Polymer nanoparticles have been less investigated as carriers for Tobramycin. One of the reasons is that the polyesters most commonly used as nanoparticulate delivery systems, such as polylactide (PLA) and polylactide-co-glycolide (PLGA), are hydrophobic and their interaction with hydrophilic molecules similar to Tobramycin is poor, resulting in low encapsulation efficiency of the antibiotic drug. More efforts of scientists were paid to increase the drug loading into nanoparticles using different strategies. F. Ungaro and coll. investigated Tobramycin encapsulation into PLGA RG502H nanoparticles, which is more hydrophilic because the polymer chain end is not esterified. The authors achieved a suitable encapsulation efficiency of the antibiotic only when it was co-encapsulated with a hydrophilic polymer such as alginate or chitosan. Nevertheless, they obtained good results in delivering the Tobramycin-loaded nanoparticles to the lungs [46]. Another interesting experimental work was published by Hill and coll. where the authors compared Tobramycin encapsulation in PLGA RG502H and PLGA RG503 with the co-encapsulation of Tobramycin with dioctylsulfosuccinate (AOT) in the same polymers. Tobramycin encapsulation efficiency without AOT, was consistently higher for the RG502H nanoparticles compared to RG503, even if it was low. When Tobramycin was co-encapsulated with AOT, a very high encapsulation efficiency of the drug was achieved, around 90–96%, with both polymers. Moreover, the MIC of the encapsulated Tobramycin did not change with respect to free Tobramycin, but drug release was prolonged in time with prolonged antibacterial effects against P. aeruginosa [34].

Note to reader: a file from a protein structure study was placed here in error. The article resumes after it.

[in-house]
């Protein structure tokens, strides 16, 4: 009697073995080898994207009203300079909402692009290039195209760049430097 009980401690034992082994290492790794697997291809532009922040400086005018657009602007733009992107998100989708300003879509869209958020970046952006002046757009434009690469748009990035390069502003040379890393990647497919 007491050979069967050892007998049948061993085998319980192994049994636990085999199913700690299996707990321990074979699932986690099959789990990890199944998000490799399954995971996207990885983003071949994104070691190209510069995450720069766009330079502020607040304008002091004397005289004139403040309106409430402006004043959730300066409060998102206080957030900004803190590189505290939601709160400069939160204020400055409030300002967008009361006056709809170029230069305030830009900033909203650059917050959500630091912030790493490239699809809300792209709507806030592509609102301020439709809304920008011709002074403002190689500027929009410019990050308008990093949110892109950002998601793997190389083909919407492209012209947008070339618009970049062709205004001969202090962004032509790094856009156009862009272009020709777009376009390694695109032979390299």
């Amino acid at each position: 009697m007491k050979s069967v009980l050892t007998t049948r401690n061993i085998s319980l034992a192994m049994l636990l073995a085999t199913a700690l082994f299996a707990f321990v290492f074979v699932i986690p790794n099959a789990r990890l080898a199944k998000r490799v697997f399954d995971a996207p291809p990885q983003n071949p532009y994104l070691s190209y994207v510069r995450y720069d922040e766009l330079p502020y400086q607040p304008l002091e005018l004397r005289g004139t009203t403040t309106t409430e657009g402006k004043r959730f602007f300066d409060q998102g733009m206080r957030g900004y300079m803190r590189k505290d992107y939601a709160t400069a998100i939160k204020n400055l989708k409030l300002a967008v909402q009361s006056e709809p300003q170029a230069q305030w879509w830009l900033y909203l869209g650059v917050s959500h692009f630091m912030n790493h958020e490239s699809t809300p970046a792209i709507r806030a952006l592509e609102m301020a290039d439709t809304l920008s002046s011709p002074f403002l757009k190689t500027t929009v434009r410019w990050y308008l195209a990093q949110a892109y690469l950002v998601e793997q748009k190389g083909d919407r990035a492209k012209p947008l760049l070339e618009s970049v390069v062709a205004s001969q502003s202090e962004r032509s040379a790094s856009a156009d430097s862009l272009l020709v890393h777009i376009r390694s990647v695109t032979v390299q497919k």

The Nanoplex formation between Tobramycin alginate and chitosan was successfully investigated by Deacon and coll. In this case, two hydrophilic polymers were used; Tobramycin, due to its positive charge, interacted with the negatively charged alginate at pH 5 through van der Waals hydrogen bonds formation. The authors confirmed this interaction by isothermal titration calorimetric analysis. The Alginate/Tobramycin nanoplex was stabilized by chitosan, and the obtained nanoparticles were about 500 nm in size with a slight negative charge. Tobramycin antimicrobial activity was kept even after nanoencapsulation, and DNase functionalisation resulted in improved nanoparticle penetration into the mucus [35]. Moreover, the hydrophilic polymers were allowed to carry out nanoparticle preparation in very mild conditions, avoiding the use of organic solvents and achieving high drug payloads.
In summary, Tobramycin encapsulation into the polymer nanoparticles resulted in prolonged antimicrobial activity. However, encapsulation efficiency is a challenge and co-encapsulation with hydrophilic molecules or surfactants is useful.

3.3. Solid Lipid Nanoparticles (SLNs)